Jun 13 – 19, 2015
University of Alberta
America/Edmonton timezone
Welcome to the 2015 CAP Congress! / Bienvenue au congrès de l'ACP 2015!

The Rate of Reduction of Defocus in the Chick Eye is Proportional to Retinal Blur

Jun 16, 2015, 8:45 AM
CAB 239 (University of Alberta)

CAB 239

University of Alberta

Oral (Non-Student) / orale (non-étudiant) Medical and Biological Physics / Physique médicale et biologique (DMBP-DPMB) T1-11 Medical Imaging (DMBP) / Imagerie médicale (DPMB)


Prof. Melanie Campbell (University of Waterloo)


PURPOSE. Calculations of retinal blur and eye power are developed and used to study blur on the retina of the growing chick eye. The decrease in defocus and optical blur during growth is known to be an active process. Here we show that the rate of defocus reduction is proportional to the amount of blur on the retina. METHODS. From literature values of chick eye parameters, the amounts of defocus and optical axial length were fitted as a function of age. Pupil size was used to calculate blur on the retina due to defocus. Eye length and calculated eye power were compared up to day 75 to examine their contributions to decreasing retinal blur. Novel equations were used to calculate eye power and a new definition of the end point of active defocus reduction is introduced. RESULTS. During initial growth, eye length increases while blur from defocus decreases. Eye power decreases exponentially reaching and closely matching eye length after day 35. This gives an almost stable value of defocus beyond day 50. Retinal blur decreases almost exponentially until between days 40 and day 50. After day 50, angular retinal blur changes in agreement with predictions of a uniformly expanding eye model and passive growth. CONCLUSIONS. Concurrent variations in eye power and length produce smaller changes in defocus. We define the time at which angular retinal blur becomes stable as the completion of active reduction of defocus. Prior to this time, the rate of defocus reduction is proportional to the amount of blur on the retina. After this time, the measured eye properties are consistent with uniform eye expansion and angular blur is close to the presumed resolution limit of the cone photoreceptors. The eye power calculation presented is accurate and simpler than other approaches without the need for additional dimensional data.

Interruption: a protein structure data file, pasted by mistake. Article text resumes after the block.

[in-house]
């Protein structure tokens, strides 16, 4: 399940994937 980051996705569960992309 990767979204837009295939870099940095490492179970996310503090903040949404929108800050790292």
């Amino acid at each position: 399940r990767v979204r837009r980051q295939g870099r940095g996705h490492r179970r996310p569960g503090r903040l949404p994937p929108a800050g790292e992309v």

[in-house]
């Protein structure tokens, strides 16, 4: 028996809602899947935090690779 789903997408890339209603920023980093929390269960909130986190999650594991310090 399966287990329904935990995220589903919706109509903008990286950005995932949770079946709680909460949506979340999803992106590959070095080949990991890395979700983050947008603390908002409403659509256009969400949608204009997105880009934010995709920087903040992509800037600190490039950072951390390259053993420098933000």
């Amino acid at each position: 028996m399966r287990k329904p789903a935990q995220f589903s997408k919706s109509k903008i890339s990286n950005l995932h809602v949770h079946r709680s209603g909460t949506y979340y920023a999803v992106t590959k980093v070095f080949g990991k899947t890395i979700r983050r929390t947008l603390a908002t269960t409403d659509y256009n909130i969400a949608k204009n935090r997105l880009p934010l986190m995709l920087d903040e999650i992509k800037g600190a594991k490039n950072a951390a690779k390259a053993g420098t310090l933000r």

Primary author

Prof. Melanie Campbell (University of Waterloo)


Prof. Elizabeth Irving (University of Waterloo) Ms Marsha Kisilak (University of Waterloo) Ms Zheng Shao (University of Waterloo)

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